When it comes to the complexity of their vocal range, horses have more in common with singing birds than other mammals.
Domestic horses are social animals that prefer to live in herds, and they disseminate information over long distances by whinnying, which research suggests can convey information about the caller’s identity, sex, and body size. Whinnying also allows horses to communicate the nature and strength of their emotional states using two different frequencies, according to a new study in the journal Scientific Reports.
Scientists from ETH Zürich’s Institute of Agricultural Sciences introduced 20 small groups of horses to four different social situations while monitoring their heart rates to determine how excited they were. To produce positive or negative emotions, the horses were separated from or reunited with the horses they lived with. Since horses are herd animals, being separated from familiar horses causes stress, and they express negative emotions. When reunited with their friends, they tend to express positive emotions. As a control, the scientists also recorded audio from when all of the horses were at home in their stalls.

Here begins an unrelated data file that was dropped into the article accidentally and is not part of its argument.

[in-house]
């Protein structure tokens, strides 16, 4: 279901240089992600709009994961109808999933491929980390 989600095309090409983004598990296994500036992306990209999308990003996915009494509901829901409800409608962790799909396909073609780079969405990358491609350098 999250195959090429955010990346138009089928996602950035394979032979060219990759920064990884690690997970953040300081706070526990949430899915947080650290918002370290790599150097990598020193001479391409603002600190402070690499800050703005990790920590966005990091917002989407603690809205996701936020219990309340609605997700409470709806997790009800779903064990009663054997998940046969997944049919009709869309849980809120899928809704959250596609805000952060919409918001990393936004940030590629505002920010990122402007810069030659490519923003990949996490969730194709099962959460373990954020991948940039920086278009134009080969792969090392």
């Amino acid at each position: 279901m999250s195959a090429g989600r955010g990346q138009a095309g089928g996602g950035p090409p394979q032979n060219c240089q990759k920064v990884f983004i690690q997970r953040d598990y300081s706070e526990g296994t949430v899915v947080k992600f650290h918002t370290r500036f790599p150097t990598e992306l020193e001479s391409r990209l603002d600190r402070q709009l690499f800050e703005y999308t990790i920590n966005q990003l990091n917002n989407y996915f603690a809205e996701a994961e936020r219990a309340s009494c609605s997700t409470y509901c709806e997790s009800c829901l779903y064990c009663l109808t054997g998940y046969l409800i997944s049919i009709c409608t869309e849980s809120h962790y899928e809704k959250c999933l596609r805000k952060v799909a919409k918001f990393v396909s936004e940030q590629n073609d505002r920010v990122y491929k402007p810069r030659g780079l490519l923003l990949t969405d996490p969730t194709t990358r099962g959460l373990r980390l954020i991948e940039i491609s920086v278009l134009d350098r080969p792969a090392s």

The horses whinnied in two fundamentally distinct frequencies: one that described the horse’s emotional arousal (calm or excited) and emotional valence (negative or positive). This phenomenon, called biphonation, is rare among mammals and more commonly observed in birdsong. (Click here to listen to audio of a whinny in a high frequency tone, followed by a lower frequency tone. And listen to two horses expressing negative and positive emotions here.)
The researchers labeled the two fundamental frequencies F0 (lower) and G0 (higher). They found that when a horse is more excited, it whinnies in a higher F0 frequency, regardless of whether it’s happy or upset. When expressing a positive emotion, its whinnies exhibit a lower G0 frequency compared to when expressing negative emotions (which have a higher G0 frequency). They have yet to explore how exactly horses produce such complex sounds physiologically.
This finding is part of a larger research project aimed at understanding the differences between the communications of wild and domestic animals. The next step involves studying whether wild horses express emotion in similar ways, or if the expressions of domestic horses (as well as pigs and cattle) have been influenced by their human companions.